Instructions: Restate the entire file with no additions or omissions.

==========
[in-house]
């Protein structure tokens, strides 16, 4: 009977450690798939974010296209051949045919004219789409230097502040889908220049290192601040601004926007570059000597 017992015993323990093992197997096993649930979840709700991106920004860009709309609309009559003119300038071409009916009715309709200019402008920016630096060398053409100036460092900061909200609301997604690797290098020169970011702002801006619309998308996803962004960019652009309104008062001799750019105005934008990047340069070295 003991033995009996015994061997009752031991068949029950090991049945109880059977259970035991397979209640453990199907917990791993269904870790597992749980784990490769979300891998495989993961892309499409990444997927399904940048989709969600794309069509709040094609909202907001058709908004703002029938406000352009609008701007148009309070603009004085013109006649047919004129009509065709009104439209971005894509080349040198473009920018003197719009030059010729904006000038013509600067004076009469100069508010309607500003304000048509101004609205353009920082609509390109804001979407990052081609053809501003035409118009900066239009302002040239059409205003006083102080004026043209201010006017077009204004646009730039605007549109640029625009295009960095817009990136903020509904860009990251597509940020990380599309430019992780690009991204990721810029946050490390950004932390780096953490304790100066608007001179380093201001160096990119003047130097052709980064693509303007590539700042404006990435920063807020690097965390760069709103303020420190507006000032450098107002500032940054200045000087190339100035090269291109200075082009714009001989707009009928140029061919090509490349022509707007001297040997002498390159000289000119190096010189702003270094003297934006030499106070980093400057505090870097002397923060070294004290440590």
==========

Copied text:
[in-house]
């Protein structure tokens, strides 16, 4: 009977450690798939974010296209051949045919004219789409230097502040889908220049290192601040601004926007570059000597 017992015993323990093992197997096993649930979840709700991106920004860009709309609309009559003119300038071409009916009715309709200019402008920016630096060398053409100036460092900061909200609301997604690797290098020169970011702002801006619309998308996803962004960019652009309104008062001799750019105005934008990047340069070295 003991033995009996015994061997009752031991068949029950090991049945109880059977259970035991397979209640453990199907917990791993269904870790597992749980784990490769979300891998495989993961892309499409990444997927399904940048989709969600794309069509709040094609909202907001058709908004703002029938406000352009609008701007148009309070603009004085013109006649047919004129009509065709009104439209971005894509080349040198473009920018003197719009030059010729904006000038013509600067004076009469100069508010309607500003304000048509101004609205353009920082609509390109804001979407990052081609053809501003035409118009900066239009302002040239059409205003006083102080004026043209201010006017077009204004646009730039605007549109640029625009295009960095817009990136903020509904860009990251597509940020990380599309430019992780690009991204990721810029946050490390950004932390780096953490304790100066608007001179380093201001160096990119003047130097052709980064693509303007590539700042404006990435920063807020690097965390760069709103303020420190507006000032450098107002500032940054200045000087190339100035090269291109200075082009714009001989707009009928140029061919090509490349022509707007001297040997002498390159000289000119190096010189702003270094003297934006030499106070980093400057505090870097002397923060070294004290440590």